ECB’s supervisor pick gets Brussels’ backing after tough hearing

By Francesco Canepa and Balazs Koranyi

FRANKFURT (Reuters) -European lawmakers backed on Wednesday Claudia Buch’s appointment as the European Central Bank’s top supervisor after a tough hearing, with some raising objections about the legality of her nomination and her qualifications.

The vote clears the way for Buch, who has been the vice-president of Germany’s central bank for 10 years, to take over from Andrea Enria as the next chair of the ECB’s Single Supervisory Board, which oversees the euro zone’s 109 biggest banks.

But the result of the secret ballot by the European Parliament’s Committee on Economic and Monetary Affairs was close, with 29 votes in favour of Buch’s appointment, 23 against, and 2 abstentions.

Buch was chosen by the European Central Bank last week over Spain’s Margarita Delgado, who was the European Parliament’s preferred candidate because of her superior experience as a supervisor.

Most European lawmakers who spoke at the Committee’s hearing criticised the ECB for disregarding their informal opinion.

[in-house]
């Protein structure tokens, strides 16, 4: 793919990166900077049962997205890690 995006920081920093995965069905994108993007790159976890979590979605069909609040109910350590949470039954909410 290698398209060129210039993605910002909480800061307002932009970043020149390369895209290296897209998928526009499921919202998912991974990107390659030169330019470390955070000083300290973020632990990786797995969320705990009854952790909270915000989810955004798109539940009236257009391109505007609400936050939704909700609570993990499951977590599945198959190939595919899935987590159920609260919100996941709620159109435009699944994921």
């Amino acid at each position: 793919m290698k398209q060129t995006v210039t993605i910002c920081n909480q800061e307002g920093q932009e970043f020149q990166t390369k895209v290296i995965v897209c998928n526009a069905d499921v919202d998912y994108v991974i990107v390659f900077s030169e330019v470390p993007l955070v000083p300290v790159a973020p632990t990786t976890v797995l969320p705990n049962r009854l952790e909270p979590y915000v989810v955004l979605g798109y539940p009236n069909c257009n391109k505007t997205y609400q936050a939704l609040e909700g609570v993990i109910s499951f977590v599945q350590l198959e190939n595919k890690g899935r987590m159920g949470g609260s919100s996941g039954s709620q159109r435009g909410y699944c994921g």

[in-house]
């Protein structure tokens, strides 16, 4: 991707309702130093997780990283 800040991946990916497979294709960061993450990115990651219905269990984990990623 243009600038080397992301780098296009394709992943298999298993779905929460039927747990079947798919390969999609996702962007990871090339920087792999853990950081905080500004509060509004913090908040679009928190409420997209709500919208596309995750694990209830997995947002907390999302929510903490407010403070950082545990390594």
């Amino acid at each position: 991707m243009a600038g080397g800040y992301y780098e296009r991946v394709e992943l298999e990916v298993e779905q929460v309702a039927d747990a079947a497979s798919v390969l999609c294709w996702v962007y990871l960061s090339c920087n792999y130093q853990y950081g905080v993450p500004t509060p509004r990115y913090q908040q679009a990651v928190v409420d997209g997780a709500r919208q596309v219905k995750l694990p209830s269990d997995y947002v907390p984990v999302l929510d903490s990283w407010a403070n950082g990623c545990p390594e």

Jonás Fernández, a Socialist from Spain, said Buch’s nomination may have even broken a rule barring the ECB from picking a candidate from within its own Governing Council, where Buch is an alternate member to Bundesbank President Joachim Nagel.

The ECB has responded in a legal opinion seen by Reuters, arguing Buch, as an alternate, was not a Governing Council member so that rule did not apply to her.

At the hearing, Buch said she would immediately resign from her role as an alternate if appointed as chief supervisor.

ECB President Christine Lagarde said last week that the 26-member Governing Council followed the rules in Buch’s selection.


Marco Zanni, of the right-wing Identity and Democracy Group, asked Buch how she planned to address what he called her limited experience as bank supervisor compared with the other candidate.

Buch, 57, recalled her decade as the Bundesbank’s board member in charge of financial stability, when she worked closely with bank supervisors and navigated “many difficult situations”.

“I am fully confident in my ability and strengths for this position,” the former economics professor added.

Responding to another question, Buch said creating a common EU insurance on deposits was crucial, breaking with Germany’s long-held scepticism about an initiative that would see financial resources pooled to protect depositors across the bloc.

She added, however, that “national specificities” that work well should be kept, a likely reference to Germany’s own system involving a public and private safety net for depositors.

She also pledged to simplify the annual checks that lenders undergo by cutting routine tasks.

The EU Parliament’s will take a final vote on Buch’s appointment in a plenary session later this year but Wednesday’s backing by the committee suggests further steps in the process will be a formality.

(Additional Reporting by Frank Siebelt; Editing by Hugh Lawson, Alexandra Hudson and Tomasz Janowski)